While it is true the Prohibition era was dominated by men, the truth is, there were several women, some famous and some infamous, some on the side of the law and some outside the law, that played very prominent roles. This is one of them.
Mabel Walker Willebrandt was officially appointed Attorney General in 1921. As part of her duties, she headed the division in the Justice department dealing with federal taxation, federal prisons and matters relating to the enforcement of the Volstead Act (Prohibition). In her book, The Inside of Prohibition, she described political interference, incompetent public officials and public indifference as causes hampering the enforcement of prohibition. Yet, her determination eventually led to the curtailing of smuggling, resulting in boats being confiscated and hundreds of arrests and convictions.
Here is what she said:
At one time it was quite apparent that no real effort was being made to put an end to such open defiance of our laws. Liquor runners operated off Florida practically in the open, in broad daylight, with little or no interference. There for years the prosecuting office and the prohibition agents engaged equally in the game of evasion of responsibility.
Prohibition administrators placed responsibility onUnited States attorneys and their assistants, whom they charged with dereliction of duty and participation in the graft that all too plainly existed in many quarters. On the other hand, prosecuting officers attempted to place responsibility upon the agents and prohibition directors whose eyes were closed apparently to open violations of prohibition. Both of the principal law-enforcing agencies had what might be termed a “perfectly grand alibi” for conditions that were a national scandal. Such cases as reached the courts were handled by corrupt or evasive agents or “soft-pedaled” by theUnited Statesattorneys’ offices. That territory furnished, therefore, an ideal place for smuggling ships to hover.
On September 15, 1925, I had recommended a complete reorganization of the United States attorney’s office inFlorida. Not until April 25, 1929, was that reorganization made effective. Then the United States Attorney left and men from my office in the Department of Justice took charge and began disposing of an immense docket with an accumulation of eight hundred cases in Miami alone. It requires hard work and an unloosening of political strangulation to bring about real improvement. My own conviction was-and still is-that prohibition can and will be enforced whenever and wherever there is the will and determination to enforce it, plus the full and proper use of legal authority, manpower and available equipment.
Accordingly, early in my term of office, a conference was arranged between the heads of the Prohibition Unit, the Coast Guard, the Customs Service, and those in the Justice Department who were responsible for prohibition prosecutions. Its purpose was to work out a method to stop smuggling. The hope that Rum Row could be swept out of existence was changed to absolute conviction by personal contact at that conference with the officers of the Coast Guard.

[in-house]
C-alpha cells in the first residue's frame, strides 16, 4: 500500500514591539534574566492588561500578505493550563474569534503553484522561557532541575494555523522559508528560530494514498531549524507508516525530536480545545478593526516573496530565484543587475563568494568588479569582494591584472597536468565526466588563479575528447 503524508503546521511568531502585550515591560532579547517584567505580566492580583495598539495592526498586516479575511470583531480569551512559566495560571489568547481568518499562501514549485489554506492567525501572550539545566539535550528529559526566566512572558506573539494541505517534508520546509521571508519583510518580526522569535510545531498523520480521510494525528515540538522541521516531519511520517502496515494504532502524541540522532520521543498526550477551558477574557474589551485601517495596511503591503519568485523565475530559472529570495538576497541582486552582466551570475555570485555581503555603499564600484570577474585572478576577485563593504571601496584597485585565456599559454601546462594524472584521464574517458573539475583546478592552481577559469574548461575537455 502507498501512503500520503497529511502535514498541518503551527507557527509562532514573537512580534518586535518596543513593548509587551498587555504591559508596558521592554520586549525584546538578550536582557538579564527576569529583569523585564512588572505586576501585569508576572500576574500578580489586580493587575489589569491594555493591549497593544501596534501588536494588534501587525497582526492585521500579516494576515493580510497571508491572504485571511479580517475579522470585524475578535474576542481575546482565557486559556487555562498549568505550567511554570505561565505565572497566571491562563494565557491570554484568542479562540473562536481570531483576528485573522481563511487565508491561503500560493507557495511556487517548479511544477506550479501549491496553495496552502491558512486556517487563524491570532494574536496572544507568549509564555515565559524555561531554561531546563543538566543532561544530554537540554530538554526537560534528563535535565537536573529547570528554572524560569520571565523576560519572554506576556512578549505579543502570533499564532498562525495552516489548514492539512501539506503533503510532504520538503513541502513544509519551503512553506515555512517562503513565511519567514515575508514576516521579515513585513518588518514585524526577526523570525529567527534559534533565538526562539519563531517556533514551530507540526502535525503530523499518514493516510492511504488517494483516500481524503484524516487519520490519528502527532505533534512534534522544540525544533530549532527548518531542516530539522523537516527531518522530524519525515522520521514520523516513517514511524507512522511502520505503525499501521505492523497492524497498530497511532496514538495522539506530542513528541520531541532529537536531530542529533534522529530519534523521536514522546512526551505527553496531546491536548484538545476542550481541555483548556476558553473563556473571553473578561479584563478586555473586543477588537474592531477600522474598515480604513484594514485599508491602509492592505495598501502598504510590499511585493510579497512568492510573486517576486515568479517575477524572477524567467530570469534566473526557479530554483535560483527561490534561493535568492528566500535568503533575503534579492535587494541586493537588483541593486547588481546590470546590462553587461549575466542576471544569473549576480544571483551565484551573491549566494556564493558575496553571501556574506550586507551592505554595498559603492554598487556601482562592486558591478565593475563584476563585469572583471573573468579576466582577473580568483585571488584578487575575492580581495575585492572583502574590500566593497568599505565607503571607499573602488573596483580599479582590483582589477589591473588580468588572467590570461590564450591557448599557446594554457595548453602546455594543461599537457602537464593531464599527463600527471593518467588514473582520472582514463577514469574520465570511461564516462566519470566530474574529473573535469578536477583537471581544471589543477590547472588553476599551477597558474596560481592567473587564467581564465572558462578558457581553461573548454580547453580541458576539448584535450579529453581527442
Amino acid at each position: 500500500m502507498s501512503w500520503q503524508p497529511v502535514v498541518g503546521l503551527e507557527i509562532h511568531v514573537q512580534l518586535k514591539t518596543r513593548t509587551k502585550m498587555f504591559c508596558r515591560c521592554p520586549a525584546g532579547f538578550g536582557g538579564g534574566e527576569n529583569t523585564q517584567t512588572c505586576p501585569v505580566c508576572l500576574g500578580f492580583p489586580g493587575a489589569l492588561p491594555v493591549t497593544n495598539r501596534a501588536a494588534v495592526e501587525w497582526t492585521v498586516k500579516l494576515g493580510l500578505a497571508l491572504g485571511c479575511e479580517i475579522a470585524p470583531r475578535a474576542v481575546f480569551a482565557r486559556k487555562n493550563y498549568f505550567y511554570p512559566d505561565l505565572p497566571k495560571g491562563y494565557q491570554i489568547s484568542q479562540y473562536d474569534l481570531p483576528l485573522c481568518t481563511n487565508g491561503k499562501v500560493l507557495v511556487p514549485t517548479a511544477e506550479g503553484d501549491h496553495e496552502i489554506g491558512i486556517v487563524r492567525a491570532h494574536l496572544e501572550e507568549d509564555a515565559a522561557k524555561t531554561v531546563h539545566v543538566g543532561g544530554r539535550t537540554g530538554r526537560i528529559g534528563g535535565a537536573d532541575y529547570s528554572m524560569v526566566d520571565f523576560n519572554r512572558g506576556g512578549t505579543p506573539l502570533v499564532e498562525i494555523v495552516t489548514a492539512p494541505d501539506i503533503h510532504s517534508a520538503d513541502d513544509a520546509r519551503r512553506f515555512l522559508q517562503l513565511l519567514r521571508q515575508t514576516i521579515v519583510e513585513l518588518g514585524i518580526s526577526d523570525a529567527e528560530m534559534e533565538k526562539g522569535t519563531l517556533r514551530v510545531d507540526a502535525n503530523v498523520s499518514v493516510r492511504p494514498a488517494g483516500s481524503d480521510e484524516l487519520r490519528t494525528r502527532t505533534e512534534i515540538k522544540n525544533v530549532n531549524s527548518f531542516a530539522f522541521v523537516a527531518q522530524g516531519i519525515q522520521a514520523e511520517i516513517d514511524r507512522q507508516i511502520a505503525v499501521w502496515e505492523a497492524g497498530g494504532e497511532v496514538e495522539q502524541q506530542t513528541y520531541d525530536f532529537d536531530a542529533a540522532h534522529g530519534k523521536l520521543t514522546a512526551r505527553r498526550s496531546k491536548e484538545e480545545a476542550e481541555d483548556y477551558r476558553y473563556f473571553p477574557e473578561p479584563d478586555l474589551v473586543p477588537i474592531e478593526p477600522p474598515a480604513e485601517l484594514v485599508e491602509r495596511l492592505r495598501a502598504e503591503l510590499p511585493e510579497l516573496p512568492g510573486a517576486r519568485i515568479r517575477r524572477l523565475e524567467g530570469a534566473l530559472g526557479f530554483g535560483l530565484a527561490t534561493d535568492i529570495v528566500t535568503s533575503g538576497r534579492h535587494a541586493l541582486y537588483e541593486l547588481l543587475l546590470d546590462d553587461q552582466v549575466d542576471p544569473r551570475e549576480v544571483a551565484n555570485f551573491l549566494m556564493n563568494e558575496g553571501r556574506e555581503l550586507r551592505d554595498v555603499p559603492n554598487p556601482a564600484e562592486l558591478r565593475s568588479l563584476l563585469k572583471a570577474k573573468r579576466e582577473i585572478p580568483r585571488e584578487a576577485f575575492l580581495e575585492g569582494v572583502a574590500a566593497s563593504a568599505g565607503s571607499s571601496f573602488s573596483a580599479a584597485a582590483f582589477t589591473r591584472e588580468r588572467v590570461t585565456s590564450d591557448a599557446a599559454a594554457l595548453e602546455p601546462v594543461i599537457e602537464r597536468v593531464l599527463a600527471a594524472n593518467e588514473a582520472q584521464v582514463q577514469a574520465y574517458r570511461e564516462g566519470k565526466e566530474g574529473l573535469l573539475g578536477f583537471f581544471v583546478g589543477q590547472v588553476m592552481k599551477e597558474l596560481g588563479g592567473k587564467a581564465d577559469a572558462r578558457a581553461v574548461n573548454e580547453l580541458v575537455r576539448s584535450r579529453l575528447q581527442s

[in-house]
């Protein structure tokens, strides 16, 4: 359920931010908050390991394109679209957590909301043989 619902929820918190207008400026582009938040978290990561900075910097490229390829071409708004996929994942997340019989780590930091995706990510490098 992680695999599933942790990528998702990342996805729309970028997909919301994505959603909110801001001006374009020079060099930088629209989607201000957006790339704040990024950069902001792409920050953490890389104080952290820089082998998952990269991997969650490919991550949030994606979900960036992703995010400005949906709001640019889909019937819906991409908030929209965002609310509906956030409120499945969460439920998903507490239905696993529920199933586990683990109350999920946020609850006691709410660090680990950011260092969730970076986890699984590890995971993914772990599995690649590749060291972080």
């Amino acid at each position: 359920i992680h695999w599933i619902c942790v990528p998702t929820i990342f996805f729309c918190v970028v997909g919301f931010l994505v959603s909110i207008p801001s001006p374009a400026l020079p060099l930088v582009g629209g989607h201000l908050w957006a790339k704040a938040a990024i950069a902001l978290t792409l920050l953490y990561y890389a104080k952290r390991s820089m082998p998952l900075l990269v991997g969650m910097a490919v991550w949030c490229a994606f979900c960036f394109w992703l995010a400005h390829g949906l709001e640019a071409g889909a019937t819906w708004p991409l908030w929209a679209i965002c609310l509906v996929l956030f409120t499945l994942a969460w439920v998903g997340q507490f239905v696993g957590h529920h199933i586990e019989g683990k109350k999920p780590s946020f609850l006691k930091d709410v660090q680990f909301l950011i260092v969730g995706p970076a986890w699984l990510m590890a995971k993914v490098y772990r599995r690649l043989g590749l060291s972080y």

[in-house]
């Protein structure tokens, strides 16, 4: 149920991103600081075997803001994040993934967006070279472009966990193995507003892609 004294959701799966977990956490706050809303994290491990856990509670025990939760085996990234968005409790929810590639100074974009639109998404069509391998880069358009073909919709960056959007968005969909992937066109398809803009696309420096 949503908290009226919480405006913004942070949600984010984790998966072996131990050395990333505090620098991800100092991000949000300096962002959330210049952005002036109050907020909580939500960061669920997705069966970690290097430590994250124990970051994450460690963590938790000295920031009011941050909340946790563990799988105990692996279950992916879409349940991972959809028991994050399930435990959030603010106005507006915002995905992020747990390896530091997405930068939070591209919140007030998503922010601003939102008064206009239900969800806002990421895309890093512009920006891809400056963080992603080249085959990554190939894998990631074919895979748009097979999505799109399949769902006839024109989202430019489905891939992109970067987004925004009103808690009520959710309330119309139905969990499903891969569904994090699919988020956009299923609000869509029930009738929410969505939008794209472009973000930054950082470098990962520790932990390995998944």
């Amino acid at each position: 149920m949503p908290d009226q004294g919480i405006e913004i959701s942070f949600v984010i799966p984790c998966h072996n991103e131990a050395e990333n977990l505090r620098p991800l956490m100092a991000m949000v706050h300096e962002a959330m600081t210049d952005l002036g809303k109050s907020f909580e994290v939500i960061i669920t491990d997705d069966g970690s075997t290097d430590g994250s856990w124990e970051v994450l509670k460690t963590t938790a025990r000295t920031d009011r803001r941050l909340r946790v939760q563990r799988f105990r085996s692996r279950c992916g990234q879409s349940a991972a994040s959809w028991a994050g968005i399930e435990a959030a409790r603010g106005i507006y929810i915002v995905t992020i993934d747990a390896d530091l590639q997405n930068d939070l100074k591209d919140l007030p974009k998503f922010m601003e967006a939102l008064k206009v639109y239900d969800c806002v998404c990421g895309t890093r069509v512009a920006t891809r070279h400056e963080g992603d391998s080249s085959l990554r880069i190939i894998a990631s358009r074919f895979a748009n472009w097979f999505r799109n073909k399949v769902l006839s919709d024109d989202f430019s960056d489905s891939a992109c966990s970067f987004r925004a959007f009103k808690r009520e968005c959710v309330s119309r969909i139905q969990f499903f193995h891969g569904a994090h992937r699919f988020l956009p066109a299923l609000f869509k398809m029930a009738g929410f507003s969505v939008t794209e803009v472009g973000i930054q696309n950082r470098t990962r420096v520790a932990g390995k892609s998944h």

After much discussion by representatives of the various bureaus and units as to the difficulty and intricacy of the problem, and the display of a general feeling of hopelessness by many of those present, I turned to the representative of the Coast Guard forces. He was a fine, clear-eyed, courageous-looking man of the type who is accustomed to battling with the storms that sweep our coast and imperil shipping. With an economy of words and forcefulness of utterance that gave renewed confidence he replied to the query as to what cooperation could be secured from his service: “We’ve got enough to do. We don’t want the job, but if the Coast Guard gets orders to ‘clean out Rum Row,’ it will be cleaned out.”
The orders were given. Even Congress was aroused. In a few weeks’ time, an additional eleven million dollars was appropriated for boats and equipment.
Now that monies had been appropriated, the Coast Guard lost no time in expanding its fleet. Two hundred and three 75-foot patrol boats, called ‘six-bitters’ by the Guard, became the mainstay of the liquor war on water. Intended for off shore work, they were to picket the rumrunners beyond the 12-mile limit and keep the smaller contact vessels from loading their holds with the illicit drink.
Willebrandt became a huge influence in curtailing the importation of illegal booze into the US via rum runners, and solidified her place of prominence in American history.
Click here to order a copy of Run the Rum In, which describes more about South Florida during the Prohibition era.
Next time we’ll talk about Elizebeth Friedman, a cryptologist, who worked for the Coast Guard and who played a vital role in breaking radio codes of the run runners.